National Communism in Romania was the state ideology of Communist Romania between early 1960s and 1989. Having its origins in Gheorghe Gheorghiu-Dej's political emancipation, it was greatly developed by Nicolae Ceaușescu, who began in 1971, through his July Theses manifesto, a national cultural revolution.
Nevertheless the proudest boast of Communism is that it has finally emancipated the woman. Karl Marx writes: "Differences of age and sex have no longer any distinctive social validity. All are instruments of labor." The assumption was that woman was free as soon as she became available for production.
In keeping with the idea that liberation means working in a factory rather than in a ...view middle of the document...
As an allegorical figure, it does not show any resemblance to the common woman of Romania at the time. To capture a true picture of reality, the picture would have to present a woman who is forced to pass through the factory, standing in line at soy sausage, old bread, suffering from cold without light facing the nightmare of illegal abortions.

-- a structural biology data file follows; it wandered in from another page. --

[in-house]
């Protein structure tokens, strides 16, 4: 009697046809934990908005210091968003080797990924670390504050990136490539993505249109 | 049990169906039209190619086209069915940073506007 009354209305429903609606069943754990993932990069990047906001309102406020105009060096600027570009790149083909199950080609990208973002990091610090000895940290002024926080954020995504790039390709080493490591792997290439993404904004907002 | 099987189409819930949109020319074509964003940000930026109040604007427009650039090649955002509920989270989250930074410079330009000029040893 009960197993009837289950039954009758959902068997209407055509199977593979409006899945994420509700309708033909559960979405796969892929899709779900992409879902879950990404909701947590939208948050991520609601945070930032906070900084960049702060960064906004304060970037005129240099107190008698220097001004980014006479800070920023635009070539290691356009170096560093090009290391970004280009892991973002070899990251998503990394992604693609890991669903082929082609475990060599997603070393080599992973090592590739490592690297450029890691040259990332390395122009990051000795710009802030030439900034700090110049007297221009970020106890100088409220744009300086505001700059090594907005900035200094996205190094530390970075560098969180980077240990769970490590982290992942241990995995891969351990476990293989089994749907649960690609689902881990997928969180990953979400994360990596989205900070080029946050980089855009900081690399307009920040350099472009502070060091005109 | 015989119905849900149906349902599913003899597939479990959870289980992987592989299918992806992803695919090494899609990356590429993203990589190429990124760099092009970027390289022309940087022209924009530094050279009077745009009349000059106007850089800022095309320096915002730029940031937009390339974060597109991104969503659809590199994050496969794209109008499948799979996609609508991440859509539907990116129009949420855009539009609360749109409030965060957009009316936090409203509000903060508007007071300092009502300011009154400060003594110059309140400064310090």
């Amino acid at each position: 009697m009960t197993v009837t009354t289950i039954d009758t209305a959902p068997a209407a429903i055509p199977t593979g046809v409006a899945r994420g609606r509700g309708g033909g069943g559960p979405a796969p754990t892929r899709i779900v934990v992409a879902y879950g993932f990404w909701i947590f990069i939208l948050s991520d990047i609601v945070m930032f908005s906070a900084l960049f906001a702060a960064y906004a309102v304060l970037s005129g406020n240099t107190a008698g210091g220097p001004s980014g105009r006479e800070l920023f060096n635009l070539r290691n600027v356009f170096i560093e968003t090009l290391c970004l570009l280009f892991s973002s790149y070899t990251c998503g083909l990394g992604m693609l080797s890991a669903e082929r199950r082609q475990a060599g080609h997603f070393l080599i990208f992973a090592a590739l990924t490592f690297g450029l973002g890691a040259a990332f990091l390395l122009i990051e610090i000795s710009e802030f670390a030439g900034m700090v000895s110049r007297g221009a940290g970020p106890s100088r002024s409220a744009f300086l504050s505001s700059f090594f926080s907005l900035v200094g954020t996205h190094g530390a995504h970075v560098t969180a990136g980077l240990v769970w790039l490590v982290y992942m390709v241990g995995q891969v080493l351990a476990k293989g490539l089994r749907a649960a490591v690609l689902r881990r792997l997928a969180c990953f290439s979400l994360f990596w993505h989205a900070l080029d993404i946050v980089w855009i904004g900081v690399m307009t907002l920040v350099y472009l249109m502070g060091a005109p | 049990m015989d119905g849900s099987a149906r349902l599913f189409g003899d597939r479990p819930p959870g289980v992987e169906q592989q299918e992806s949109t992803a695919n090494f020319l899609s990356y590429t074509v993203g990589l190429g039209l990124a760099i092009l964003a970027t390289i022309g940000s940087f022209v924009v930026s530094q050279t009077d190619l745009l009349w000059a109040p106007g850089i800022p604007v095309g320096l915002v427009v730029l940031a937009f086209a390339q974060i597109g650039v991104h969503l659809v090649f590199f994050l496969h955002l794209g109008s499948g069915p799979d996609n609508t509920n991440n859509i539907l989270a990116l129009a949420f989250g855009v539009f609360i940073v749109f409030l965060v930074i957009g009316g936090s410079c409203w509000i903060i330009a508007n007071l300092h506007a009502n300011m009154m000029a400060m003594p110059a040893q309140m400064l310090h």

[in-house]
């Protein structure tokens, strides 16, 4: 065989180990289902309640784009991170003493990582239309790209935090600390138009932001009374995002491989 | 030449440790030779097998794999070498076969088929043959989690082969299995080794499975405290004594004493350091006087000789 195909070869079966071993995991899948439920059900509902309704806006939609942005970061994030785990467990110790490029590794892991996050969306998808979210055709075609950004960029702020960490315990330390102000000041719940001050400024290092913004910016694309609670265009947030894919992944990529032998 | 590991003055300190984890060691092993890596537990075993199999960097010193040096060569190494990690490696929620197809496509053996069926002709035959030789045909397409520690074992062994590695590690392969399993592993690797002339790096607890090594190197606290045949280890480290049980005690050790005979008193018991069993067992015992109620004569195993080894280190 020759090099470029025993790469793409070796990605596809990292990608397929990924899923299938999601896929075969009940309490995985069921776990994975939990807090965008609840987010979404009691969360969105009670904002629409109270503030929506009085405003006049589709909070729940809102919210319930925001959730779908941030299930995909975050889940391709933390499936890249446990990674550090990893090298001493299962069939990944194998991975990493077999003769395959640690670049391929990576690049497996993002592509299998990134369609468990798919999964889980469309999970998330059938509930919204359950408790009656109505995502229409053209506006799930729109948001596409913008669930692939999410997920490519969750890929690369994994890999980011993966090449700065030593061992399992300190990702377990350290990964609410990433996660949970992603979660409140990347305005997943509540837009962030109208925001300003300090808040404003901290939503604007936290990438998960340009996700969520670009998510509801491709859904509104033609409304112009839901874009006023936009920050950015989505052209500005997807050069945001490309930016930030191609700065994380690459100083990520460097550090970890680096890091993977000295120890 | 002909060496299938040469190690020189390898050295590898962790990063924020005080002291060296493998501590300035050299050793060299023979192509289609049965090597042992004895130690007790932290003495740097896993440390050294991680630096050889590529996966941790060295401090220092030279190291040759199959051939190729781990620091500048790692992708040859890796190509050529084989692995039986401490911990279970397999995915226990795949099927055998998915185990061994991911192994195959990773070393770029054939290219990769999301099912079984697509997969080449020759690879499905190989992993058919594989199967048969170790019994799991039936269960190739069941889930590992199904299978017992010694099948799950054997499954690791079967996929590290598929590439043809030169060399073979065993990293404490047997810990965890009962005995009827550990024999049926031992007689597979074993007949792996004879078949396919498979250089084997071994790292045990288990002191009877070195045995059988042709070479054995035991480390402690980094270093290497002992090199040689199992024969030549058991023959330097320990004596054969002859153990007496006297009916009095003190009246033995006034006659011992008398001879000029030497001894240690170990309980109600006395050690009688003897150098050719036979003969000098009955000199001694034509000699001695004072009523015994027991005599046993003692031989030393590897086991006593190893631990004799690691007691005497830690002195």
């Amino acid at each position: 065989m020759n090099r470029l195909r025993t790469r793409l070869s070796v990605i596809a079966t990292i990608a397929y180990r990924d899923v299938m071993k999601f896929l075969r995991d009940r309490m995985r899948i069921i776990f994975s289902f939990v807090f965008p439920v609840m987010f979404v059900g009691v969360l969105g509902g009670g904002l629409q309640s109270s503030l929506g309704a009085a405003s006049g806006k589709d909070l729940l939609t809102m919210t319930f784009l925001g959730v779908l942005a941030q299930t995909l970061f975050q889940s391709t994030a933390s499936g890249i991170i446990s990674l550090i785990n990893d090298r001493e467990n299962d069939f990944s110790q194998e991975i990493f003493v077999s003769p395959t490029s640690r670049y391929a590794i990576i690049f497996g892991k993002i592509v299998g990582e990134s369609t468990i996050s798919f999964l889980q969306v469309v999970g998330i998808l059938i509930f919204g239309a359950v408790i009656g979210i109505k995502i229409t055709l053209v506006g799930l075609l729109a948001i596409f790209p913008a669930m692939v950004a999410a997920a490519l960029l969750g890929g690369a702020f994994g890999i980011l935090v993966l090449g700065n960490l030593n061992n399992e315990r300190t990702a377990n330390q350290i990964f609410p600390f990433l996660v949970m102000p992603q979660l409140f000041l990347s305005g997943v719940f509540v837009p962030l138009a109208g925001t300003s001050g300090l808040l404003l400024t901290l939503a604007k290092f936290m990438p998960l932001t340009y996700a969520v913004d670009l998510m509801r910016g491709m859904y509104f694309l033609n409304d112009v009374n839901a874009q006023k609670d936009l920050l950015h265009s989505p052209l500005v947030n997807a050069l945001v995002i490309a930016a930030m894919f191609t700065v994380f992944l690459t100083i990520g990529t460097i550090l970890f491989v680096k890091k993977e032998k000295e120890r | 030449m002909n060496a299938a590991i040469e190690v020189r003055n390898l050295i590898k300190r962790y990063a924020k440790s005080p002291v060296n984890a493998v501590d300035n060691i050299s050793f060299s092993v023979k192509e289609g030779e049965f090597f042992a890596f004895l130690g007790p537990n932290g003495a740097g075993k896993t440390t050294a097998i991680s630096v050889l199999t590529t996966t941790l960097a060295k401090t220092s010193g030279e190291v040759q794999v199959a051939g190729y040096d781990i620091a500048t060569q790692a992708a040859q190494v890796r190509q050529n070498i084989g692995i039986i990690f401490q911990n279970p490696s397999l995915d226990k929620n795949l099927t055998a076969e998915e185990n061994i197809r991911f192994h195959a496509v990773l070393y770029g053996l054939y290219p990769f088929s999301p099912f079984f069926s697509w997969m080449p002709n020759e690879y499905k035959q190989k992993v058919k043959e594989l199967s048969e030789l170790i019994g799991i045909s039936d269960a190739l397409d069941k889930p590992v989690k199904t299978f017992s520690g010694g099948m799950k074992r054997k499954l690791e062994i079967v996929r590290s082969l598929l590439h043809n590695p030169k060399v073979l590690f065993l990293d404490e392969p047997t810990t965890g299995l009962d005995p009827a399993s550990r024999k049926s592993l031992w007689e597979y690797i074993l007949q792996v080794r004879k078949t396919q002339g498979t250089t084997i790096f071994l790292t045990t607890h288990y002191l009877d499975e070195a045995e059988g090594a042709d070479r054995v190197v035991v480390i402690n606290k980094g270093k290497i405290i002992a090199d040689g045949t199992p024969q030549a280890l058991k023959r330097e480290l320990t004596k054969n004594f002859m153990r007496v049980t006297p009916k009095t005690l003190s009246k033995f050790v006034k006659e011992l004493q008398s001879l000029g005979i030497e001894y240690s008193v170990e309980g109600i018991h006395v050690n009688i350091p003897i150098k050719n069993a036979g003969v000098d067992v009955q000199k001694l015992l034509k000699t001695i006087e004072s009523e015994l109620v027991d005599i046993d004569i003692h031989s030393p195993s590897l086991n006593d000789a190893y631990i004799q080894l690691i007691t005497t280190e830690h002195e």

Why have the Communists been so hostile to the family from the beginning? Because, politically, the family is a rival center of power. Communism preferred disconnect individuals and leave them victims without any backup. The stronger the families were, the harder it was to impose totalitarian dictatorship. So Communism has always worked to weaken the family, if not destroy it.
How? dragging women out of the house! You could destroy the family –at least drastically reduce its importance – by changing women from mothers to women in a “legalized community of women.”
Women in Romania slowly lost their identity, femininity and dignity. They were no more women but individuals without sex in a working community.
The feminine population of Romania...